With National Construction Appreciation Week (September 19-23) here, we’d like to take the time to highlight this essential industry and recognize the hard-working businesses that operate in a environment of risk.   Of all the financial risks inherent in the construction context, environmental and pollution risks can sometimes be overlooked, and may not be part of a construction contractor’s traditional insurance program.  A common exclusion within a commercial general liability policy (“CGL”) is the pollution exclusion, which may limit or prevent coverage for claims relating to a pollutant and the scope of which may be much broader than anticipated.  Check out the following link for more details on some cases that address this very issue and demonstrate the need for affirmative pollution coverage within the construction industry. Also, a new Current Events in the Industry section is also included so that you can stay on top of current industry trends.

Caselaw in states across the country is replete with examples of construction-related activities and exposures that have been determined to fall within a CGL policy’s pollution exclusion.  For example, in Pennsylvania National Mutual Insurance Co. v. Triangle Paving, Inc., a general contractor performing site work for a shopping center development in Henderson, North Carolina caused sediment to dislodge during construction, damaging a waterbody located on an adjacent property. Here, the general contractor settled the property damage claims brought by adjacent property owners , and then sought reimbursement from its commercial general liability insurer. The CGL insurer disclaimed coverage, citing the policy’s pollution exclusion. The Court held that the sedimentation from runoff was a pollutant and therefore excluded. The general contractor was not covered for the claims.

Bodily injury claims are another significant exposure at construction jobsites. In Madison Construction Co. v. Harleysville Mutual Insurance Co., a contractor was engaged to pour and cure a project site’s concrete utility trenches. The contractor applied a compound (Euro Floor Coat) to cure the concrete; however, this was done in an enclosed construction area. A worker at the facility was attempting to set up an exhaust fan for the fumes, but was rendered unconscious and fell into an excavation site, sustaining severe injuries. The injured worker brought bodily injury claims against several defendants, including the contractor who applied the floor coating. The floor coating contractor maintained CGL coverage, but its policy also contained a pollution exclusion. The pollutants present here included xylene, trimethylbenzene, and styrene. As a result, the insurer refused to defend or indemnity its insured contractor. The Pennsylvania Supreme Court agreed with the insurer, holding that the Euro Floor Coat, although a viable product used in the contractor’s business, was also a pollutant due to its toxic chemical ingredients and vapors. Therefore, the contractor was not covered for the injured worker’s bodily injury claims.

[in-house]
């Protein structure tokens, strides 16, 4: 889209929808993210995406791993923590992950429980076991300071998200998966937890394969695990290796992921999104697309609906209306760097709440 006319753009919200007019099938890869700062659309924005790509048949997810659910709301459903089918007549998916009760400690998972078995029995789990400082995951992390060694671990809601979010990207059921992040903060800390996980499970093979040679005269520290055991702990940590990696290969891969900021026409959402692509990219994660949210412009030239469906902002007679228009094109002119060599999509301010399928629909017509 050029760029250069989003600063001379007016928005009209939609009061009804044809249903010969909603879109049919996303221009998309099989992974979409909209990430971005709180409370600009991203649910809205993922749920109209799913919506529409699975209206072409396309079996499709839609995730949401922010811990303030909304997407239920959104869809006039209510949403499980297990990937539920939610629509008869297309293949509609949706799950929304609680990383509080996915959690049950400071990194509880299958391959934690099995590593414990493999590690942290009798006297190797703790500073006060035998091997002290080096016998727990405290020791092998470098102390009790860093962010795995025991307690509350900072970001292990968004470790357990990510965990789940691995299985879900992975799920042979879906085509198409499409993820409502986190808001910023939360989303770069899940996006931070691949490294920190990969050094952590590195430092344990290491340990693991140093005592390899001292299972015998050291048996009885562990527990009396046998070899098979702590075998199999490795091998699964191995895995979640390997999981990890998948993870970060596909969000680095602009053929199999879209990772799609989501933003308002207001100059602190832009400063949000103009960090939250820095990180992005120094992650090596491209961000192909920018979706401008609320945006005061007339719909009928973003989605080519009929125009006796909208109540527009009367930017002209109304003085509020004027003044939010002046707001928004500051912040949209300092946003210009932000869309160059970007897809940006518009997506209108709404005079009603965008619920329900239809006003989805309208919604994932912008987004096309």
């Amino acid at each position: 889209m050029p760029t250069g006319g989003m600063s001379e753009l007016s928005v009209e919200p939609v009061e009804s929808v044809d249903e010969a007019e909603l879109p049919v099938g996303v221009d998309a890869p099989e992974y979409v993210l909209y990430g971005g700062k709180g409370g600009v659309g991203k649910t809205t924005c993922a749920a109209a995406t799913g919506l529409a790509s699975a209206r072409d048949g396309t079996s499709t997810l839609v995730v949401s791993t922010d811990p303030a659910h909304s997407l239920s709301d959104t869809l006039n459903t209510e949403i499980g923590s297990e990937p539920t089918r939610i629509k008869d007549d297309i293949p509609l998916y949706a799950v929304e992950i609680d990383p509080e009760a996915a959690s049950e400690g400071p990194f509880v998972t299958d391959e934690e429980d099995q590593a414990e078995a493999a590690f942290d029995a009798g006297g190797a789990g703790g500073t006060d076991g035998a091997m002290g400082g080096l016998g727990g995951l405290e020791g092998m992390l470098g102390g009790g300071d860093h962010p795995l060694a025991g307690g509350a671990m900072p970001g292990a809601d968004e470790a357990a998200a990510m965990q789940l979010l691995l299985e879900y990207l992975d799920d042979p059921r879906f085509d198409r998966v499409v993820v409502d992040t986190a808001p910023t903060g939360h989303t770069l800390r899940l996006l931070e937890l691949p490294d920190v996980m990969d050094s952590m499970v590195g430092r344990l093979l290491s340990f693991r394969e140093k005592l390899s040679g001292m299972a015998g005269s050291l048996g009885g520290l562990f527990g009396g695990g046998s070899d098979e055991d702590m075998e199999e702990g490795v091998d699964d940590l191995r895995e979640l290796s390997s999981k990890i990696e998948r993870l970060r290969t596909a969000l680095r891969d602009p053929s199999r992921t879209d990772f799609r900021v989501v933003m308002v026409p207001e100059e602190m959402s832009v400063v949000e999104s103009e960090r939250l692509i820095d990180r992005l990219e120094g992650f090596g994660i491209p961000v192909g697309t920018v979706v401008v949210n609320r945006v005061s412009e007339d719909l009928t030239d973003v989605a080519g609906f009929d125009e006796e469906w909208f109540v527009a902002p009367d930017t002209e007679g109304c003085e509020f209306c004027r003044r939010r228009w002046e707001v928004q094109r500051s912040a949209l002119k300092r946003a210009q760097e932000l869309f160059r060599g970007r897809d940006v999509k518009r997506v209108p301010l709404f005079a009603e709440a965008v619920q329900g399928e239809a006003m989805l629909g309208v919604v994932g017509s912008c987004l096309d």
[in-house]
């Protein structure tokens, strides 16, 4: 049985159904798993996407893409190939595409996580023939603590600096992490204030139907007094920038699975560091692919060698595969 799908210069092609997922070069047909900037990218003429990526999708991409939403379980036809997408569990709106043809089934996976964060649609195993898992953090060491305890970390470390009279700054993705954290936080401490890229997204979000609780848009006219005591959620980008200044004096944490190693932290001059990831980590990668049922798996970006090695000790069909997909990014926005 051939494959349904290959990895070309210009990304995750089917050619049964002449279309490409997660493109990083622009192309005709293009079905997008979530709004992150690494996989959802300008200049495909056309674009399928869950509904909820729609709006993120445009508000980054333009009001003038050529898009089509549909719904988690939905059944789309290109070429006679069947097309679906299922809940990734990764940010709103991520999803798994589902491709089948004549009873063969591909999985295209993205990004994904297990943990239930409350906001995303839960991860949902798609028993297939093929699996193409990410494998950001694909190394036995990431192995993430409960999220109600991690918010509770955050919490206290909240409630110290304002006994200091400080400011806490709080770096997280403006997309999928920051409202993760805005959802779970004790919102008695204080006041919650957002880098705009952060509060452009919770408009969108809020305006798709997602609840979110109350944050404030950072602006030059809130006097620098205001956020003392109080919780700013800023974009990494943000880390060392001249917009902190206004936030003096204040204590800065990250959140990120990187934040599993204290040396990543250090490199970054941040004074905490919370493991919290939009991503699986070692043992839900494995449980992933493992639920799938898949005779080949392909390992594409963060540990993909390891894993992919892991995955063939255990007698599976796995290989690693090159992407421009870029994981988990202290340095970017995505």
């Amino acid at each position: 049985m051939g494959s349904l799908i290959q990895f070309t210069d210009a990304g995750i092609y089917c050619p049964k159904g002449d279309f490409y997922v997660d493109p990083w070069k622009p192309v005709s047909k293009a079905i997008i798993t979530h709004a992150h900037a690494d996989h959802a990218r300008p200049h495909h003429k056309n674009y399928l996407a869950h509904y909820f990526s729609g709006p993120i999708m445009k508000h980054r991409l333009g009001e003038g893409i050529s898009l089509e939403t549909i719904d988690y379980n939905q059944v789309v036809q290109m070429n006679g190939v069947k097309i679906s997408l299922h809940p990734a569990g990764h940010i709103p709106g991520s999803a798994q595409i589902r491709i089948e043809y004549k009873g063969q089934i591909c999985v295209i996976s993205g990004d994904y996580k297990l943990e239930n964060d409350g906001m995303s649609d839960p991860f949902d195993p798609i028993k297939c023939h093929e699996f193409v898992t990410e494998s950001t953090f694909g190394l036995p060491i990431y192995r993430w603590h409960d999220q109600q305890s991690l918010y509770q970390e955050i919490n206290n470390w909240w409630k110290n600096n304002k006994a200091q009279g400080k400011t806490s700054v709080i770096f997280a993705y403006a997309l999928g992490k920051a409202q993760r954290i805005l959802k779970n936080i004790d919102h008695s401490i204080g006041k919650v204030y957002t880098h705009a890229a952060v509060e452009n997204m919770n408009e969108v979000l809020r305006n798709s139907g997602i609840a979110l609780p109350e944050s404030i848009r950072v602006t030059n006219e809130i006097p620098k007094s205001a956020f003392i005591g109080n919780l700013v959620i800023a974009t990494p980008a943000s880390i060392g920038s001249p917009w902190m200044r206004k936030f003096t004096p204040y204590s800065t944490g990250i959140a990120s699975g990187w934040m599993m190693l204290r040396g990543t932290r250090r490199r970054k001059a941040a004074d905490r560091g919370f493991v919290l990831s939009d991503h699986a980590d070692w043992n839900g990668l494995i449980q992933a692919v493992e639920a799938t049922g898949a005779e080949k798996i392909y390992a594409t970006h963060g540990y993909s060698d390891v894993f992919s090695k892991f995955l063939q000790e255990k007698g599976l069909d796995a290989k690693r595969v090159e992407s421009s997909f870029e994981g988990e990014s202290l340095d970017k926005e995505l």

This article identifies pollution exposures for General Contractors and some of their specialty sub-contractors.  In construction projects, it is not uncommon for contractors of multiple tiers, or both contractors and design professionals, to face shared exposure for a pollution-related claim.  In SCTW Health Care Center, Inc. v. Robert Gass, Inc.. a GC was engaged to construct a new nursing home facility in Texas.  Issues with the design and construction of the new facility’s HVAC system led to excess condensation and mold growth throughout the building.  The nursing home incurred substantial expenses in remediating mold conditions and relocating its residents, as the building became uninhabitable.  It brought property damage claims against both the construction contractors and design professional, and was ultimately awarded $1.4M in damages.


Current Events in the Industry:

The cases above illustrate just a sample of potential pollution exposures that may arise during construction projects.General contractors and others working within the construction industry should be aware of these risks and consider an affirmative pollution insurance option to address potential gaps in coverage within a standard CGL program.

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